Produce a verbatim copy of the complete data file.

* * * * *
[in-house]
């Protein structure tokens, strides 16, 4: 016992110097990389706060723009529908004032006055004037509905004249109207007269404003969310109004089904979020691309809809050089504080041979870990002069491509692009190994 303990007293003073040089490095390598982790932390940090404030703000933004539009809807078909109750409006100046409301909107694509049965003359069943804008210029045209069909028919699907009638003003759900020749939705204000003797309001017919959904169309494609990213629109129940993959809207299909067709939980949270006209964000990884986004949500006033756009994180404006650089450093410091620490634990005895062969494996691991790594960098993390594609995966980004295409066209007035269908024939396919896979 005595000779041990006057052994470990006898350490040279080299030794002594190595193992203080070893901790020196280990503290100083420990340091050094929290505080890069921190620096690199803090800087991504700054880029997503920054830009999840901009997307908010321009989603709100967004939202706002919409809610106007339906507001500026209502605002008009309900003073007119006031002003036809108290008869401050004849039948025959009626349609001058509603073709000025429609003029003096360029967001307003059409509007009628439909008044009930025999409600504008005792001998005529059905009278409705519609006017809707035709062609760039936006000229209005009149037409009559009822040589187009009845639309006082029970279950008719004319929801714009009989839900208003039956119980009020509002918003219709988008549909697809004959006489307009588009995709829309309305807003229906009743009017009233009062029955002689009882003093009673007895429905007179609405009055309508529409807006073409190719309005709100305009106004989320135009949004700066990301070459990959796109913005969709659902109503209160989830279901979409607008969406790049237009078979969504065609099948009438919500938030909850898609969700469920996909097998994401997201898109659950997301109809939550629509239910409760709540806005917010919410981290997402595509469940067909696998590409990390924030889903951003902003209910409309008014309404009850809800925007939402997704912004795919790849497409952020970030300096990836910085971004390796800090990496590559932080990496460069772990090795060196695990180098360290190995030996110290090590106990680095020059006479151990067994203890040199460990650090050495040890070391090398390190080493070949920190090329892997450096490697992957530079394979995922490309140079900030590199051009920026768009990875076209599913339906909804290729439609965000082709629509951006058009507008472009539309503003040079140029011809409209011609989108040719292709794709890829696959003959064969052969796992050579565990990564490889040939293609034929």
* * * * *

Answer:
[in-house]
């Protein structure tokens, strides 16, 4: 016992110097990389706060723009529908004032006055004037509905004249109207007269404003969310109004089904979020691309809809050089504080041979870990002069491509692009190994 303990007293003073040089490095390598982790932390940090404030703000933004539009809807078909109750409006100046409301909107694509049965003359069943804008210029045209069909028919699907009638003003759900020749939705204000003797309001017919959904169309494609990213629109129940993959809207299909067709939980949270006209964000990884986004949500006033756009994180404006650089450093410091620490634990005895062969494996691991790594960098993390594609995966980004295409066209007035269908024939396919896979 005595000779041990006057052994470990006898350490040279080299030794002594190595193992203080070893901790020196280990503290100083420990340091050094929290505080890069921190620096690199803090800087991504700054880029997503920054830009999840901009997307908010321009989603709100967004939202706002919409809610106007339906507001500026209502605002008009309900003073007119006031002003036809108290008869401050004849039948025959009626349609001058509603073709000025429609003029003096360029967001307003059409509007009628439909008044009930025999409600504008005792001998005529059905009278409705519609006017809707035709062609760039936006000229209005009149037409009559009822040589187009009845639309006082029970279950008719004319929801714009009989839900208003039956119980009020509002918003219709988008549909697809004959006489307009588009995709829309309305807003229906009743009017009233009062029955002689009882003093009673007895429905007179609405009055309508529409807006073409190719309005709100305009106004989320135009949004700066990301070459990959796109913005969709659902109503209160989830279901979409607008969406790049237009078979969504065609099948009438919500938030909850898609969700469920996909097998994401997201898109659950997301109809939550629509239910409760709540806005917010919410981290997402595509469940067909696998590409990390924030889903951003902003209910409309008014309404009850809800925007939402997704912004795919790849497409952020970030300096990836910085971004390796800090990496590559932080990496460069772990090795060196695990180098360290190995030996110290090590106990680095020059006479151990067994203890040199460990650090050495040890070391090398390190080493070949920190090329892997450096490697992957530079394979995922490309140079900030590199051009920026768009990875076209599913339906909804290729439609965000082709629509951006058009507008472009539309503003040079140029011809409209011609989108040719292709794709890829696959003959064969052969796992050579565990990564490889040939293609034929």